Canadian criminologists and policymakers alike have long debated the issue of “disproportionate minority confinement,” or the overrepresentation of minority youth in the criminal justice system. This debate has been ongoing since the early 1980s, with seemingly no end in sight. Key among the reasons for its never-ending nature include: the fact that policies often die in the implementation process; a lack of adequate funding for extra-judicial programs; and difficulties of coordinating across various government ministries to address the complexities behind the overrepresentation.
While crime rates in Canada have been declining since the early 1990s, the rate of incarceration among Aboriginal and black youth has remained largely unchanged. Put simply, minority youth have not experienced the same decline in incarceration rates as their Caucasian counterparts.
The recent decline in overall youth incarceration rates in Canada has been credited to the implementation of the Youth Criminal Justice Act (YCJA) in 2003, which shifted the youth criminal justice system’s formerly punitive approach to one that emphasizes community programs and rehabilitation. The success of the YCJA is largely attributed to its introduction of extra-judicial measures designed to keep youth out of the prison system. However, despite its effectiveness in reducing overall youth crime, minority youth continue to be grossly overrepresented within the criminal justice system.
Systemic racism is an element of this debate that cannot be ignored. Toronto-based criminal lawyer, Ried Rusonik suggests that similar offences are systemically punished differently:
“Black people go to jail for possessing and selling crack cocaine. White people who sell and use cocaine powder rarely do … White people get all of the discharges and conditional sentences for illegal possession of firearms; black people go to jail. Name any essentially similar offence and the case law always seems to find it more serious when a black man commits it, and this trend is no different for the minority youth of this nation.”
In the case of Canada’s Aboriginal youth, a history of systemic discrimination, addition, and the breakdown of the family unit have resulted in significant overrepresentation in the criminal justice system. Program director at Aboriginal Legal Services of Toronto Jonathan Rudin has called foster and state homes, as well as jails, the “new residential schools for Aboriginal youth.” In a similar vein, black youth in Canada are more likely than Caucasian youth to face poverty, unemployment, neighbourhoods violence, and family challenges — all of which can contribute toward arrests. Once arrested, a cycle begins, as systemic issues stack the deck against already disadvantaged youth.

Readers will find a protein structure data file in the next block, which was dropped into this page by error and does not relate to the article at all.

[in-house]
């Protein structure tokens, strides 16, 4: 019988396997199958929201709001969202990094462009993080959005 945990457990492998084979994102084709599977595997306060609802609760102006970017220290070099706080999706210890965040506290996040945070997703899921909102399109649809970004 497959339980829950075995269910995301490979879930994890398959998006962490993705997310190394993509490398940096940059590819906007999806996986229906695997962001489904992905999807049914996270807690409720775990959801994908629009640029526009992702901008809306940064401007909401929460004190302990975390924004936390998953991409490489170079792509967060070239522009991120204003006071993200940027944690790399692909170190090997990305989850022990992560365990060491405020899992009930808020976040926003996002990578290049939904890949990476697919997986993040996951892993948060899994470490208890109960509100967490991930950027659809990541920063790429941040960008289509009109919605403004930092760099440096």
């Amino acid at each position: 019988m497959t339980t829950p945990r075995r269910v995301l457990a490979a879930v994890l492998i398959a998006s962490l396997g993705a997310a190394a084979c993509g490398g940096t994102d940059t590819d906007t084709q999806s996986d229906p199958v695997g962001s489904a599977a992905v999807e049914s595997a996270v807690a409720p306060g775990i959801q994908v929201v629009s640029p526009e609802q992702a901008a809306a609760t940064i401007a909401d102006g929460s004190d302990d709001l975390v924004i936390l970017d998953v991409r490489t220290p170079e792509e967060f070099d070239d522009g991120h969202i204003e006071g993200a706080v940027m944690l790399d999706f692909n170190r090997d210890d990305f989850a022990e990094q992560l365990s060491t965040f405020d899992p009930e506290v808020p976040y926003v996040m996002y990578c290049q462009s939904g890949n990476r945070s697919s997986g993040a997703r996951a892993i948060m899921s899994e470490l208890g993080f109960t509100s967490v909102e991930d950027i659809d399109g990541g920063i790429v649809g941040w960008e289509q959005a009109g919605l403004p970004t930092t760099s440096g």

The federal government has pushed through numerous attempts to reduce youth crime. The introduction of the YCJA followed a series of amendments to the Young Offenders Act (YOA), originally introduced in 1984, under which Canada incarcerated youth at four times the rate of adult offenders (and was ultimately called out by the United Nations to reduce the overrepresentation of Aboriginals and black youth in the criminal justice system). The YJCA was intended, at least in part, to correct the faults found in the preceding legislation.
However, federal legislation has done little to reduce the problem of disproportionate minority confinement. While Aboriginal youth today make up about six per cent of Canada’s total youth population, they account for approximately 46 per cent of its incarcerated youth population. Aboriginal youth also receive longer prison sentences on average regardless of offense severity, re-offending patterns, or criminal records. For black youth, the proportion of admissions into the correctional system is four times the national average. Diverting factors espoused by the YCJA, such as extra-judicial measures, have proven much more effective for Caucasian offenders than minority populations.